Coon Rapids police realized last week that he was one of 11 arrested, but city policy is not to inform employers.
Coon Rapids police realized last week that they had arrested Robbinsdale’s police chief during a February prostitution sting. But they didn’t tell Robbinsdale officials because it isn’t Coon Rapids’ policy to notify employers of arrests. Nor is it required by state law.
Former Robbinsdale Chief Steven D. Smith was charged Monday in Anoka County District Court with misdemeanor solicitation of a prostitute after being one of 11 individuals arrested in Coon Rapids on Feb. 20. Smith, who did not appear in court Monday, did not tell Robbinsdale officials about the arrest and continued to do his job until Saturday, when he resigned suddenly, to the shock of the mayor and City Council members.
Coon Rapids police officers did not realize they had arrested a metro-area police chief until last Wednesday, when one recognized Smith from his mug shot, said Coon Rapids Police Capt. John Hattstrom. Nobody notified Robbinsdale administrators.
“We don’t notify anyone’s employer, not usually,” Hattstrom said of Coon Rapids’ arrest policy. “The burden falls on the employee.”
Asked why nobody recognized Smith at the time of arrest, Hattstrom said, “All by himself, in a different city, a different county … we don’t know him.”
By Minnesota statute, police are not obligated to notify the state police board of wrongdoing by an officer. That burden falls on the officer in question, who has 90 days to notify the Minnesota Board of Peace Officer Standards and Training, said Neil Melton, the board’s executive director.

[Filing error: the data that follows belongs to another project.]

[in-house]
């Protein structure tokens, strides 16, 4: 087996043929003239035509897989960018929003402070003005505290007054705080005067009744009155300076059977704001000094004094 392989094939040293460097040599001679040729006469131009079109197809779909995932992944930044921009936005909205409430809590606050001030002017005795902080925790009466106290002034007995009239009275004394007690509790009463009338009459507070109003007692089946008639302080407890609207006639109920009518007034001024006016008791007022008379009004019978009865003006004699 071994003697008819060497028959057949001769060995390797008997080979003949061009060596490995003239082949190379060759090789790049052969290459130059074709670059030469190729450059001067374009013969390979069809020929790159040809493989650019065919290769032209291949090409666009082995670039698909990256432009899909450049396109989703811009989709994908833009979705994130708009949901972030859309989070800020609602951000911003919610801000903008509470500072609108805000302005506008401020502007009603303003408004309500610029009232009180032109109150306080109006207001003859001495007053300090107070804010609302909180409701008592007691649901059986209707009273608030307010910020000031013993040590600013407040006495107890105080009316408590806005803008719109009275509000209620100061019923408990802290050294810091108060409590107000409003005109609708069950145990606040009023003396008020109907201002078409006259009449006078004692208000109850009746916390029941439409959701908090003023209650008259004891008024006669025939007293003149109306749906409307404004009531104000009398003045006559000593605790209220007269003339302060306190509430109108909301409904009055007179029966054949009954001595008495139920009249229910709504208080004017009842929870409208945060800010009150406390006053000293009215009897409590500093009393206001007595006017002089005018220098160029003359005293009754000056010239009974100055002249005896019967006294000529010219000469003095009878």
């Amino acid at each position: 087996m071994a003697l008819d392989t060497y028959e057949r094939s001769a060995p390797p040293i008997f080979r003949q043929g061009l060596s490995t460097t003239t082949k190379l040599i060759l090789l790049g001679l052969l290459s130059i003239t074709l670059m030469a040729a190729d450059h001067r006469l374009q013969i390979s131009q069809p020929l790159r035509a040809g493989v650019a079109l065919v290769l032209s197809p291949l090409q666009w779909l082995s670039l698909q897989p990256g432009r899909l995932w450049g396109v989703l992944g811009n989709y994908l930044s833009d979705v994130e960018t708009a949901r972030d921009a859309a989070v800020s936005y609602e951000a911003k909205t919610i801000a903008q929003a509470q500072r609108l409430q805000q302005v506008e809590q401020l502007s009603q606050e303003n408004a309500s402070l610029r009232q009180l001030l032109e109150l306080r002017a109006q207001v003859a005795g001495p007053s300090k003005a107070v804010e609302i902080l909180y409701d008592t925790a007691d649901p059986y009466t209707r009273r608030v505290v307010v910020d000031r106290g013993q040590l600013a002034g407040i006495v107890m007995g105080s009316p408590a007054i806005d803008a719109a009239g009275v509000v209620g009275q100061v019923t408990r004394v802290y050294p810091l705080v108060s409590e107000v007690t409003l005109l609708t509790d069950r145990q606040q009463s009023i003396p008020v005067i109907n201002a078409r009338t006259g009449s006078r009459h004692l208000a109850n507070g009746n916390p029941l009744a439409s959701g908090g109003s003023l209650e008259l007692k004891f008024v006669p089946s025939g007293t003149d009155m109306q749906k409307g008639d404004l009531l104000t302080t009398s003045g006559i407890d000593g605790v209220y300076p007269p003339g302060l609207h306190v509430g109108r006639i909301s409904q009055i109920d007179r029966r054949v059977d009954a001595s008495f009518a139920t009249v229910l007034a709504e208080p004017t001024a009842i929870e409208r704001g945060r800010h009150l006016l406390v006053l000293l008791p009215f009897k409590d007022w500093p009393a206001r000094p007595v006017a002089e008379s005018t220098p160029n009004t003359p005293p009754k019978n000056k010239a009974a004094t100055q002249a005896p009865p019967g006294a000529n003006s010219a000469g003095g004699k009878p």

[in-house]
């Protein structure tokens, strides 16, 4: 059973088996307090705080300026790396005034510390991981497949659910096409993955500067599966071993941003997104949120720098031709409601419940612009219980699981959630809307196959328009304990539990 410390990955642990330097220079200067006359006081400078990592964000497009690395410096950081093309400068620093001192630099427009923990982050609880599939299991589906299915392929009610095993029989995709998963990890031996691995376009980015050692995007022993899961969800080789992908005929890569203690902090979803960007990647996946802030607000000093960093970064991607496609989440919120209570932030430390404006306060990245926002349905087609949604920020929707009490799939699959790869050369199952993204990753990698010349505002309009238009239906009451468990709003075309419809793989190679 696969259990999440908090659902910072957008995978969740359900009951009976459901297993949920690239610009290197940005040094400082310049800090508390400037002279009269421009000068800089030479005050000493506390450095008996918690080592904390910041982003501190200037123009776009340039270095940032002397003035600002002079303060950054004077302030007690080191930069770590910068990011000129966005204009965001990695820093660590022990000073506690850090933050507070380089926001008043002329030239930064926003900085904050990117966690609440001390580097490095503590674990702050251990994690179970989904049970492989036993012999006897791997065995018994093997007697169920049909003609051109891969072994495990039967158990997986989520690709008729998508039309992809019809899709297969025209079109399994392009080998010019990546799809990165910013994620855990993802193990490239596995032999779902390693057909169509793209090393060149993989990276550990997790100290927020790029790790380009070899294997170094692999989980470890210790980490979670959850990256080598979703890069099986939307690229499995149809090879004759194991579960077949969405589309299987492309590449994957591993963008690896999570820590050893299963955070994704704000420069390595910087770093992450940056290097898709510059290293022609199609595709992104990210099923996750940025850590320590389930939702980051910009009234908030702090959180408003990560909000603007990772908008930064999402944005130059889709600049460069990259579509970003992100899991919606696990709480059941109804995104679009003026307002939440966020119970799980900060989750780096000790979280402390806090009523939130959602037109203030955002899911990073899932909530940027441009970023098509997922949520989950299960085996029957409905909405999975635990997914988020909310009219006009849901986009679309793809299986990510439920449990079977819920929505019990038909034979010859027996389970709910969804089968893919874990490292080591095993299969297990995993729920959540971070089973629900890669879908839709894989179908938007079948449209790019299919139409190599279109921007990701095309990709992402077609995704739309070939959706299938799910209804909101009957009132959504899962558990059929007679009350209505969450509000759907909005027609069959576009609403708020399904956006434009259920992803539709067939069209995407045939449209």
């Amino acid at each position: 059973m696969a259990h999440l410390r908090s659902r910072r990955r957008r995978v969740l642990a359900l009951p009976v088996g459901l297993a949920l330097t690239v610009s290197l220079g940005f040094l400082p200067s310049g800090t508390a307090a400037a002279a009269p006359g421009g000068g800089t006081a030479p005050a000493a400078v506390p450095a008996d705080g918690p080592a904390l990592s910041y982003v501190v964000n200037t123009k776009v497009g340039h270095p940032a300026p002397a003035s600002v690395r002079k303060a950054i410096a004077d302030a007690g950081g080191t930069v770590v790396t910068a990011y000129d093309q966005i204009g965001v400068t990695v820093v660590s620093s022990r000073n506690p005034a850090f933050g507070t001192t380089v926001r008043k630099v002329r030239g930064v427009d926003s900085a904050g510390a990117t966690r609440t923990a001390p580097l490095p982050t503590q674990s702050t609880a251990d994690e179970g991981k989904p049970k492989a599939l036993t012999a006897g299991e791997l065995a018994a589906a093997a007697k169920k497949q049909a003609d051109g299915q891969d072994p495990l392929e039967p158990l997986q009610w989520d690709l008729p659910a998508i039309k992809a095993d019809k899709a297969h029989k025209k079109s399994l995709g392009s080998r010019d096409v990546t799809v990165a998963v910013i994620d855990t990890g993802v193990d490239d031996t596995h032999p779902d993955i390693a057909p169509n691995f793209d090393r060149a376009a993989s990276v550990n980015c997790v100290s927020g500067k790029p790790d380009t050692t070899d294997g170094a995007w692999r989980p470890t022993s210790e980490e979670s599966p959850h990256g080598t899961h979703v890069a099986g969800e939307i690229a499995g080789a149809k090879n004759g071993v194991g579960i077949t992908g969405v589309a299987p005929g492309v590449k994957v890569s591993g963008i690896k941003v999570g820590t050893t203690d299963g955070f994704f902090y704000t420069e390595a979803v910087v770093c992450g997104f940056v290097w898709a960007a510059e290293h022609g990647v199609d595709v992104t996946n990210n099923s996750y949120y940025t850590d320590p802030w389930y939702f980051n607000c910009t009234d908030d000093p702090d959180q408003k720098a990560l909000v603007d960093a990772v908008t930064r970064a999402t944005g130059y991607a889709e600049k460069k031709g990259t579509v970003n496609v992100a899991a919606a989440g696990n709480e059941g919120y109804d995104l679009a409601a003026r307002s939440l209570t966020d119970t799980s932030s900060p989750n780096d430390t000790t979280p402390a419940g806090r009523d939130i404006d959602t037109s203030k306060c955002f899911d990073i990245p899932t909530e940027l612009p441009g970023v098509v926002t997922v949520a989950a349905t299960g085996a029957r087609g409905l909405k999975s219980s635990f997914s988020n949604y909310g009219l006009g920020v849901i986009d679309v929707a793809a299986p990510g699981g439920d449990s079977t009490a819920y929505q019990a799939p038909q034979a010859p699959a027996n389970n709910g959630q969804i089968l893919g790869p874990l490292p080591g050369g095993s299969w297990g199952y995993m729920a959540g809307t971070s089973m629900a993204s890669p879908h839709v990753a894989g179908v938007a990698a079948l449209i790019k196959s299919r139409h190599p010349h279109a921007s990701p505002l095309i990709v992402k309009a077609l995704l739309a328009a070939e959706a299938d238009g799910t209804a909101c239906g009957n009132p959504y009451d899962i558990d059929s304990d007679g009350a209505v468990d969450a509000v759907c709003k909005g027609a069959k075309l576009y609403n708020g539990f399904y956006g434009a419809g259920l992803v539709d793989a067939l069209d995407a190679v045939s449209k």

“It hasn’t been 90 days,” said longtime Robbinsdale City Council Member Bill Blonigan, an attorney familiar with the statute. He expressed disappointment and sadness over Smith’s arrest and declined to speculate on Smith’s reasoning for not notifying city administrators immediately after the arrest.
“My understanding, is when you’re arrested, you have to give 10 fingerprints, but you don’t have to tell what your job is,” Blonigan said.
Although Smith was charged with only a misdemeanor, a conviction for involvement with prostitutes is not allowed by the police board and would cost him his license, had he not resigned first, Melton said.
Smith, who had been Robbinsdale police chief since 2008, is married and has children. He was one of 11 men arrested at a private residence in Coon Rapids.
According to the Coon Rapids police report, Smith, 45, was arrested during an operation involving an undercover officer who posted an ad on BackPage.com under the “escorts” section.
The ad had sexually suggestive photos and language and invited clients to a private home, where they would be charged between $100 and $150 per hour.
Police seized $150 in cash from Smith, who was using the alias “Scott,” the police report said.
Text messages, recorded phone calls and photographs of money being exchanged are among the evidence Coon Rapids police collected.
Smith could not be reached for comment. His attorney, Paul Sarratori, did not immediately return a call from the Star Tribune.
Smith had risen through the ranks in Robbinsdale and was credited by the mayor and council members with fostering a strong relationship between the police department and citizens.
Paul Levy • 612-673-4419